“Perhaps additional background info, such as Russia’ place in Freedom House international rankings, would have been relevant, too.”
“Overall Impression of Journalistic Quality: Is the journalistic quality of the website at a high professional and informational level?
My answer is ‘sorry but no’. The site provides information of satisfactory quality, but it is mostly derived from other sources. Even the report about American Vice President’s meeting with Russian opposition figures was based on Ekho Moskvy and Gazeta.Ru information (VOA’s own interview with Leonid Gozman was added later.) The selection of topics and timeliness leave much to be desired (see below.) The language, if mostly grammatical, tends to be bland and colorless, which reduces the appeal very much. This applies especially to headlines: new Russian journalism has developed a special culture of catchy and witty headlines, and an advanced user expects to find them. Many photos lack expression and appeal.”
“Much of the content doesn’t seem of interest to the Russian Internet audience.”
“Many ‘political’ pieces are less than inspiring, too. A brief account of the presentation of a new book on Cold War lacks substance.”
“Such examples could be easily multiplied. On the positive side, I would like to mention an excellent article on government corruption in the North Caucasus.”
“Regrettably, some interesting topics were underreported.”
“A brief news item based entirely on Russian sources; an American perspective one could have expected from VOA was lacking completely. The same can be said of the scandal involving Vladimir Putin, Western stars and charity money: VOA’s website failed to provide any information or comment from the American side, missing a good opportunity to raise its profile.”
“As for the ‘market niche’ mentioned in the question, I’m afraid it can hardly be located at the moment.”
“Timeliness … is probably one of the website’s weakest points. As far as I could monitor, all big ongoing stories (Biden’s visit, Japan ‘s disaster) were reported with long delays compared to Russian online media. The piece on Biden’s planned meeting with human rights activists on March 10 was among top news a few hours after the meeting actually took place.”
“On March 12, information on the explosion at a nuclear power plant in Japan , which was distributed in the morning Moscow time, did not appear on the site till evening.”
“On the homepage one can see many headlines of news stories dating from a day or even two days before.”
Usefulness: Does the content provided on this site increase understanding of topics or events, and does it provide a basis for forming opinions, making decisions and rendering judgments?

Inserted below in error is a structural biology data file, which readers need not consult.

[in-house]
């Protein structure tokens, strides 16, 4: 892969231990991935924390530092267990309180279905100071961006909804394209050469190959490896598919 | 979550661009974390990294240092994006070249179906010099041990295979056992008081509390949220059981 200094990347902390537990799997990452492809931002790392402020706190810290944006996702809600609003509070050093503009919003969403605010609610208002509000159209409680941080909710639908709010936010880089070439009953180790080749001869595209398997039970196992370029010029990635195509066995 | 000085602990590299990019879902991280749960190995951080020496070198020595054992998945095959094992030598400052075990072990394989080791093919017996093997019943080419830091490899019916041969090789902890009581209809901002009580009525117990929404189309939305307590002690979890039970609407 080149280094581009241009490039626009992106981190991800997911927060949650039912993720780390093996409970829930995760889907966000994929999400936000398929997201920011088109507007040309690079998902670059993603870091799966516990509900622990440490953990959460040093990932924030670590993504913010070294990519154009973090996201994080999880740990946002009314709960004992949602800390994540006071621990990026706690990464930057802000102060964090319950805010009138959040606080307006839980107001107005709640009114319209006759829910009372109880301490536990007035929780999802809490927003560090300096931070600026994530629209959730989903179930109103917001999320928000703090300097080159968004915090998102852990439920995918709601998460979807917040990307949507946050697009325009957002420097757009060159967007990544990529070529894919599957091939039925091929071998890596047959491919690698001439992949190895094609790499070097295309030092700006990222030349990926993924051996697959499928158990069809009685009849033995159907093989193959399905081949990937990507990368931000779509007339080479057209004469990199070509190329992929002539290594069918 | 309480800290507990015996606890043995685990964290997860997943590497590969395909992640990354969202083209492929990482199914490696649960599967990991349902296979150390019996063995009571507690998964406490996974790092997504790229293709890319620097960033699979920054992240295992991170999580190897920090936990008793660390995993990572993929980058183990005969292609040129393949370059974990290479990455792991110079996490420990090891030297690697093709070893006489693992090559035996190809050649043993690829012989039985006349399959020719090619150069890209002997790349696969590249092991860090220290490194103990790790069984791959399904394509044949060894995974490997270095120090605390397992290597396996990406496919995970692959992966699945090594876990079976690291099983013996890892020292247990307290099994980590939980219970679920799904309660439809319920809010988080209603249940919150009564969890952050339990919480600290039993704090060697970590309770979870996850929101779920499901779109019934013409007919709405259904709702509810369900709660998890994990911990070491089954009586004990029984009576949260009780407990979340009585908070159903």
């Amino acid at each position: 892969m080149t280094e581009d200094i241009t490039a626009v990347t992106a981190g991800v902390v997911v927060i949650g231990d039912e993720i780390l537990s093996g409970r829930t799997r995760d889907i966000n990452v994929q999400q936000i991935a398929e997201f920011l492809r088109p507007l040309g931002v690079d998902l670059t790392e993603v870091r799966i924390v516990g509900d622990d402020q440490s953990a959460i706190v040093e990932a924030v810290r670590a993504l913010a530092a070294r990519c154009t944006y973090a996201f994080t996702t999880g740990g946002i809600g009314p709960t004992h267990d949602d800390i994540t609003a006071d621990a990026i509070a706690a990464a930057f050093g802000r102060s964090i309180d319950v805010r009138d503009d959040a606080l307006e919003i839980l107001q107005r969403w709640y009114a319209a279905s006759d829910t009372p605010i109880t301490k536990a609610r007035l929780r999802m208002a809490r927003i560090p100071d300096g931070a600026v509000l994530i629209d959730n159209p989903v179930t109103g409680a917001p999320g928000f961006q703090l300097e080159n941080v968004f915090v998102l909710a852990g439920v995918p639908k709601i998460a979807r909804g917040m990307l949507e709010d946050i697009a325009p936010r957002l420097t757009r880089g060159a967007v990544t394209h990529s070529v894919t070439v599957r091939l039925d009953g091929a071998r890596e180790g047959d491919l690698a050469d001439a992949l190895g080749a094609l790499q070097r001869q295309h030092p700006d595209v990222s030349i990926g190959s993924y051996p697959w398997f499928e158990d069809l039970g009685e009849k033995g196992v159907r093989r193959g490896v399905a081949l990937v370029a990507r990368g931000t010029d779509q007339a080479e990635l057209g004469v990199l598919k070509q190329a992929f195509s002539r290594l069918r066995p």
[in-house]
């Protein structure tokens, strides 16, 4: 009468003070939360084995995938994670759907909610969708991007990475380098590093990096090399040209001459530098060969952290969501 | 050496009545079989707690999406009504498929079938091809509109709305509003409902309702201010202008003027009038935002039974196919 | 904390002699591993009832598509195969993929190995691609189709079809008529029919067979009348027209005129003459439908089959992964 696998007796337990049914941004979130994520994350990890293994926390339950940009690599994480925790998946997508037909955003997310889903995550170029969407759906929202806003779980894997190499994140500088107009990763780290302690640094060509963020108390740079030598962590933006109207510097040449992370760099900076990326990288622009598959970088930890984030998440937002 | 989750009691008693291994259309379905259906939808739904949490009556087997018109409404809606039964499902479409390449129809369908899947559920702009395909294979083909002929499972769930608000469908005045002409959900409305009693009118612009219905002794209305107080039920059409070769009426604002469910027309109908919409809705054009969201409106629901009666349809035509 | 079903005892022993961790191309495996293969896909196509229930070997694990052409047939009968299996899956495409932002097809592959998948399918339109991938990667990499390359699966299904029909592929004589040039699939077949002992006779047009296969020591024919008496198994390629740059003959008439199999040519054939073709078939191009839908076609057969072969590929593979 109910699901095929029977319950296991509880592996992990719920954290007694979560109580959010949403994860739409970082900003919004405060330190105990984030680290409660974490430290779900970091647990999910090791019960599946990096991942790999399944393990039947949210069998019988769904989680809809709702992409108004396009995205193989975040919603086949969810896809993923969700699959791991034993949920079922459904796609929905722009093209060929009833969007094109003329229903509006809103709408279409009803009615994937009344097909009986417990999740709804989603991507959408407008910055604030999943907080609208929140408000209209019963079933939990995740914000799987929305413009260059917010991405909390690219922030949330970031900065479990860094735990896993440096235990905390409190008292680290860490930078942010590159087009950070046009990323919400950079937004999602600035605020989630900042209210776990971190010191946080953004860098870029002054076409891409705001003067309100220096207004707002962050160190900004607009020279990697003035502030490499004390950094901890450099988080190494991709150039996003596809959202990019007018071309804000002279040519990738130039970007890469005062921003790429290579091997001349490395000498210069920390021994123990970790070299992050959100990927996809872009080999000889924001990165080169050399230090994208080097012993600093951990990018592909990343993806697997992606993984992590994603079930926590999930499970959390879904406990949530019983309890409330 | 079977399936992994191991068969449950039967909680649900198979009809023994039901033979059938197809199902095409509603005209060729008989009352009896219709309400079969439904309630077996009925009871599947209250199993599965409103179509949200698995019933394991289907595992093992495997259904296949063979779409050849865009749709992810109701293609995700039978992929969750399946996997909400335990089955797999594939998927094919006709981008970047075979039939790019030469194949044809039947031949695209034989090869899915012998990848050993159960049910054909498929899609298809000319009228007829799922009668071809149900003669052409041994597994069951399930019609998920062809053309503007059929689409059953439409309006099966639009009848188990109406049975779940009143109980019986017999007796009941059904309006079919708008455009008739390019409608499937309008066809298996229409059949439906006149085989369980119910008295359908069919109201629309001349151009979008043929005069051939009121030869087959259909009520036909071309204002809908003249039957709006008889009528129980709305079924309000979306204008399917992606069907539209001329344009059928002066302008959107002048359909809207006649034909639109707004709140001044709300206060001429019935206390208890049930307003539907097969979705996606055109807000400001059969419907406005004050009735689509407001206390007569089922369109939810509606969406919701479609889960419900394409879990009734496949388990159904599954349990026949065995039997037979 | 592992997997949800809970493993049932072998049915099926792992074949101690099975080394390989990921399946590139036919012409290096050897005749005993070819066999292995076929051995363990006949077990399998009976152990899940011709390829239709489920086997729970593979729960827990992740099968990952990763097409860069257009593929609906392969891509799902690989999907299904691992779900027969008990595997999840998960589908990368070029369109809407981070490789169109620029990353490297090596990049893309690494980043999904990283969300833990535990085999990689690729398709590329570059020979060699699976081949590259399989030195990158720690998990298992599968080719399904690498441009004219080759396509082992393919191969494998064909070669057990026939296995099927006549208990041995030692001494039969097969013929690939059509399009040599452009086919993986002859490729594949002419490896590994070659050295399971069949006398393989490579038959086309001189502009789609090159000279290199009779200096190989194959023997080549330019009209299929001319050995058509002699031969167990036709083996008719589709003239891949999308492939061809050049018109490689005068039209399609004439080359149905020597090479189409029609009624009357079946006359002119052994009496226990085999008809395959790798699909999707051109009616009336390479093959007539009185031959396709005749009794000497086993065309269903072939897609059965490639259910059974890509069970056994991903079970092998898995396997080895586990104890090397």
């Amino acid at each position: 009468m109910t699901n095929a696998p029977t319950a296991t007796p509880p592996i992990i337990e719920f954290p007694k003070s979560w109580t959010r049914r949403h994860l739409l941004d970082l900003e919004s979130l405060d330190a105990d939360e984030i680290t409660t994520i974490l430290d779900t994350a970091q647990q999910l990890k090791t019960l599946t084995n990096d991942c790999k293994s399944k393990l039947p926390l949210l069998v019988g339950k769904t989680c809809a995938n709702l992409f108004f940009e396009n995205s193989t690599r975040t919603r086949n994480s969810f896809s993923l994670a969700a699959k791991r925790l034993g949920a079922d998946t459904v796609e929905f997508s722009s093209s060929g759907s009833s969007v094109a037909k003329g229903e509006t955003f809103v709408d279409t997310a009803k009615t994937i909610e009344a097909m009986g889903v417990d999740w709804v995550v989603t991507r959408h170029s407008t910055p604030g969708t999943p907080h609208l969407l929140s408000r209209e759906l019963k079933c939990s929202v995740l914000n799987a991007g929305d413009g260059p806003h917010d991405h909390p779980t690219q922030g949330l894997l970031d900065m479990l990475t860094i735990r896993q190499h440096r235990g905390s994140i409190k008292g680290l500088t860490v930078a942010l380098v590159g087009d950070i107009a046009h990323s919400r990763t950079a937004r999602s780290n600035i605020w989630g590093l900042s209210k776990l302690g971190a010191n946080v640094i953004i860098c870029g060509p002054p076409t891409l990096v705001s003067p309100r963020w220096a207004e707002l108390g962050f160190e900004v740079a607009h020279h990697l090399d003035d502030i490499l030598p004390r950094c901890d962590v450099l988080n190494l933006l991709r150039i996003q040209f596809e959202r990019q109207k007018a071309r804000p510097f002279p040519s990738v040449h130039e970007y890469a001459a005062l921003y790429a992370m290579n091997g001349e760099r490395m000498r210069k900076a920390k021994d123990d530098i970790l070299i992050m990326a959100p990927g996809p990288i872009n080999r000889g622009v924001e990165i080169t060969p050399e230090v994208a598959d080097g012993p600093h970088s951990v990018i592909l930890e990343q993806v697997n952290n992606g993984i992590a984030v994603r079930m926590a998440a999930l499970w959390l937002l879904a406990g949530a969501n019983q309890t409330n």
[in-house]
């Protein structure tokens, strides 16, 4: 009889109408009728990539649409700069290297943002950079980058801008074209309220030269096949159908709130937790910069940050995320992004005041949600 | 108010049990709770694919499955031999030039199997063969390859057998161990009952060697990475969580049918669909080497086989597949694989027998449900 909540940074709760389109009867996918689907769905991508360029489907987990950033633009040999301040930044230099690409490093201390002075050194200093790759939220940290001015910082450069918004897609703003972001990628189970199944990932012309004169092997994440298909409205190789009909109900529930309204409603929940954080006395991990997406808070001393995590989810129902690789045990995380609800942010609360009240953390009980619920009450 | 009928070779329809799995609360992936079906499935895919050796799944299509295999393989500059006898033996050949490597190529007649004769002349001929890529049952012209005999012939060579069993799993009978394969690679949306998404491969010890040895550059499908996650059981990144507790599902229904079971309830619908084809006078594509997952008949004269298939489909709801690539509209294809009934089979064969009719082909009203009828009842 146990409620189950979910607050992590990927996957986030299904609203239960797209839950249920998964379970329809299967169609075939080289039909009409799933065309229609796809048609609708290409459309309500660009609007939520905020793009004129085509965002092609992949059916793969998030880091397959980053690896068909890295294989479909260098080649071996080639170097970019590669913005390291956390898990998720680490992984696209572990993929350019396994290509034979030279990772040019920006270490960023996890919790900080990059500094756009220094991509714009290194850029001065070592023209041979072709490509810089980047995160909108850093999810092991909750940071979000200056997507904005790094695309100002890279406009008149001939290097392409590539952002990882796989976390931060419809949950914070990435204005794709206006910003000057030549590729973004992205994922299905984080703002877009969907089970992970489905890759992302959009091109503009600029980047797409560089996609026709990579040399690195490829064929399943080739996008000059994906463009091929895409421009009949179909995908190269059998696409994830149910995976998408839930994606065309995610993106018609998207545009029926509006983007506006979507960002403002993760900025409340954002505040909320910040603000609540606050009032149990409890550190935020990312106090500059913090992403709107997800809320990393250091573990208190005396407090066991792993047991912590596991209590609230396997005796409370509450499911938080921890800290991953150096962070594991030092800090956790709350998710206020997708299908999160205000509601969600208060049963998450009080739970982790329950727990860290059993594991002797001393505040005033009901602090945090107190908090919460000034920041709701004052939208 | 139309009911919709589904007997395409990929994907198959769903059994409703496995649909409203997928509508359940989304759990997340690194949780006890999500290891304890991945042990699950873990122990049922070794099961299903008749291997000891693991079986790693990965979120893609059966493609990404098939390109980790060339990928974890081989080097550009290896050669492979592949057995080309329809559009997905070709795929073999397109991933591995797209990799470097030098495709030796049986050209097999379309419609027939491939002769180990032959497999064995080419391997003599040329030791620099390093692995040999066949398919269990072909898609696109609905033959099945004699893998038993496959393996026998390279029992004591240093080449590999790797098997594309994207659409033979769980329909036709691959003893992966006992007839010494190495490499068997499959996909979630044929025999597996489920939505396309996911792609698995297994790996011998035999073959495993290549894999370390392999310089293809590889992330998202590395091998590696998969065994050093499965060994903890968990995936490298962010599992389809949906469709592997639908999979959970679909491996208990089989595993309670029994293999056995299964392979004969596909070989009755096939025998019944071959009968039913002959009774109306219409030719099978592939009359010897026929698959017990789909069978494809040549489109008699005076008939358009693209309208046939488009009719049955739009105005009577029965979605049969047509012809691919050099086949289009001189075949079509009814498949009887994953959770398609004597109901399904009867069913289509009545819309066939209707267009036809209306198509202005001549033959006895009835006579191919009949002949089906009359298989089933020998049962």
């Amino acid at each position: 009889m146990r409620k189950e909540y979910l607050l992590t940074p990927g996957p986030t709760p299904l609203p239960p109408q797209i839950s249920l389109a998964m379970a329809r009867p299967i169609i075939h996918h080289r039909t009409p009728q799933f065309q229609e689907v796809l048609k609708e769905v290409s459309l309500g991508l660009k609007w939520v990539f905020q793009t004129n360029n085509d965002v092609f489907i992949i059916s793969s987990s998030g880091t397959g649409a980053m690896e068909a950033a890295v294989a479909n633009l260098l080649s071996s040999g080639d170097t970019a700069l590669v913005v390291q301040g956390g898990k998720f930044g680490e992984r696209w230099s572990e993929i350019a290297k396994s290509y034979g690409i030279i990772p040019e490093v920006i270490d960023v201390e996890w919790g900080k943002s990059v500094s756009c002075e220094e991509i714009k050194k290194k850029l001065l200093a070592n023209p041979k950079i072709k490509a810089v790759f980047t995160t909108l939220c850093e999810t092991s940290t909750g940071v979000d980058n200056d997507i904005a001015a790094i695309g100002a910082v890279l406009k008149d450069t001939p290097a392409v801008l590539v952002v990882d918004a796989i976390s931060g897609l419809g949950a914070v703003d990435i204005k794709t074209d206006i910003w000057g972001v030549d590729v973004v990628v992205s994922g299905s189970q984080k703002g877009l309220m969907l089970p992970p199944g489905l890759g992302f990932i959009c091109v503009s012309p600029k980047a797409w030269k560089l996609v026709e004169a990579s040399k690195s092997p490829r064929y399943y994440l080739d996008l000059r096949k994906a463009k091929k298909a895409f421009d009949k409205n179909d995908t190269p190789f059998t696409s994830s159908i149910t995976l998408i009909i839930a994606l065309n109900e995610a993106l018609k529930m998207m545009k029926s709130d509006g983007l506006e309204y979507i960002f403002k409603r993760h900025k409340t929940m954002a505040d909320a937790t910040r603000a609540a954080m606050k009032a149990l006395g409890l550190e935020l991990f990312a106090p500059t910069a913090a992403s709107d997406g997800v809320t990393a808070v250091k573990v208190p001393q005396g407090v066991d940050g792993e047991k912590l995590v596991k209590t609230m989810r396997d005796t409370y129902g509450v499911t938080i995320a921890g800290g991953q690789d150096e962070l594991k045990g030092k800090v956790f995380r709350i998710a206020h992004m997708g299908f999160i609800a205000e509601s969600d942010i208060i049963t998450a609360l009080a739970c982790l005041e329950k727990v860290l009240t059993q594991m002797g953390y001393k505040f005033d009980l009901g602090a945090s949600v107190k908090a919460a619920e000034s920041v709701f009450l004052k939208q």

”My general answer to this one would rather be negative. The site provides quite an amount of diverse information, but not all of it seems relevant to the interests of the audience. A clearer focus on specific issues linked to VOA’s mission is needed. Independent forming of opinions by users could also be encouraged by more perceptive comments by high-level contributors – this is where VOA’s competitive position is rather weak. There are few if any bright columns by good authors; the Poedinok (Single Combat) section is entirely about international politics, doesn’t seem appealing to users and is updated at a slow rate. The Editorial section appears somewhat more useful; I wish it carried more on human rights and democracy in Russia.”
“In my view, the site doesn’t look attractive or contemporary.”
Does this site fill a clear niche that positively distinguishes it from others in the target area? Please explain.
”Based on what I said before, my answer to this question is definitely negative. The site provides little if any unique information or bright and perceptive comment, it appears rather mediocre in terms of journalistic quality or design, and it lacks focus on the topics where it potentially could excel. Reaching somewhat beyond the scope of this evaluation, I talked to several people I know in Moscow ; some of them are professionally involved with online media, others are not, but all are avid Internet users. The result of this informal poll was about as I had anticipated: nearly half of the respondents never heard of the VOA website, others just knew about its existence, and only a couple of media professionals had a more or less clear idea about it. I don’t recall VOA being quoted or referred to in the Russian segment of the Internet including social networks or in offline media. On March 18, I found VOA ranking 219th in the Rambler.ru list of online news sources while, for example, Radio Liberty (not exactly the most popular website) ranked 43d.”
In January 2010, Dr. Rudenskiy delivered a lecture “Shrinking from Brainwashing: The Russian Media’s Response to Political Challenges” at the National Endowment for Democracy in Washington, DC.